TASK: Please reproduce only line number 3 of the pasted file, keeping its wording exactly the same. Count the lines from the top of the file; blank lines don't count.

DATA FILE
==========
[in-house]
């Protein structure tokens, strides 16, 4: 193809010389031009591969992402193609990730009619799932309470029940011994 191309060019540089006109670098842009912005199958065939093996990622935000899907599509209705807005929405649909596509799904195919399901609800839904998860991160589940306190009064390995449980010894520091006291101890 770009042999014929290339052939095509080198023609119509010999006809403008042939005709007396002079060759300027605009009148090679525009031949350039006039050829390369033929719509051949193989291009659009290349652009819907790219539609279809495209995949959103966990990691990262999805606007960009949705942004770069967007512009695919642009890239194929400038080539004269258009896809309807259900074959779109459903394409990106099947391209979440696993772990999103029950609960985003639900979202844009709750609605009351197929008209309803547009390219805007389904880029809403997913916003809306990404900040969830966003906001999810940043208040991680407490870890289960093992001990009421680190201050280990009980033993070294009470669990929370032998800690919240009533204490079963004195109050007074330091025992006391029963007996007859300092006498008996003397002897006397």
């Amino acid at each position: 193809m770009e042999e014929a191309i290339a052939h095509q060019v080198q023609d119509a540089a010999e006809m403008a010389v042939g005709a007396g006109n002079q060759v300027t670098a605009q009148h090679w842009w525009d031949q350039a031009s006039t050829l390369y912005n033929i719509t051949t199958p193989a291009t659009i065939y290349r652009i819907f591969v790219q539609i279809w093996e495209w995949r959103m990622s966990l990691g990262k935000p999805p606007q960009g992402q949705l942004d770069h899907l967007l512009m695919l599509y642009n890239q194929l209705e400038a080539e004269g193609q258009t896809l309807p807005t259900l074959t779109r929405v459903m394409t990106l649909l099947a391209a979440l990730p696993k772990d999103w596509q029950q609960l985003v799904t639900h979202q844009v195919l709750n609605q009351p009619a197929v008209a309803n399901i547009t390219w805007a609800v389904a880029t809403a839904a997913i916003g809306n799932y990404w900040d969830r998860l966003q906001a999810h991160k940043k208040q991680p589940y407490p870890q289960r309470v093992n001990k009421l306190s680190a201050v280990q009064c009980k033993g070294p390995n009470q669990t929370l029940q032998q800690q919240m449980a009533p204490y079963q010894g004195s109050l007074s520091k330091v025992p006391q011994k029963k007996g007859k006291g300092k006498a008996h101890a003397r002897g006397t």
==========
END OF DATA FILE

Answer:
């Amino acid at each position: 193809m770009e042999e014929a191309i290339a052939h095509q060019v080198q023609d119509a540089a010999e006809m403008a010389v042939g005709a007396g006109n002079q060759v300027t670098a605009q009148h090679w842009w525009d031949q350039a031009s006039t050829l390369y912005n033929i719509t051949t199958p193989a291009t659009i065939y290349r652009i819907f591969v790219q539609i279809w093996e495209w995949r959103m990622s966990l990691g990262k935000p999805p606007q960009g992402q949705l942004d770069h899907l967007l512009m695919l599509y642009n890239q194929l209705e400038a080539e004269g193609q258009t896809l309807p807005t259900l074959t779109r929405v459903m394409t990106l649909l099947a391209a979440l990730p696993k772990d999103w596509q029950q609960l985003v799904t639900h979202q844009v195919l709750n609605q009351p009619a197929v008209a309803n399901i547009t390219w805007a609800v389904a880029t809403a839904a997913i916003g809306n799932y990404w900040d969830r998860l966003q906001a999810h991160k940043k208040q991680p589940y407490p870890q289960r309470v093992n001990k009421l306190s680190a201050v280990q009064c009980k033993g070294p390995n009470q669990t929370l029940q032998q800690q919240m449980a009533p204490y079963q010894g004195s109050l007074s520091k330091v025992p006391q011994k029963k007996g007859k006291g300092k006498a008996h101890a003397r002897g006397t």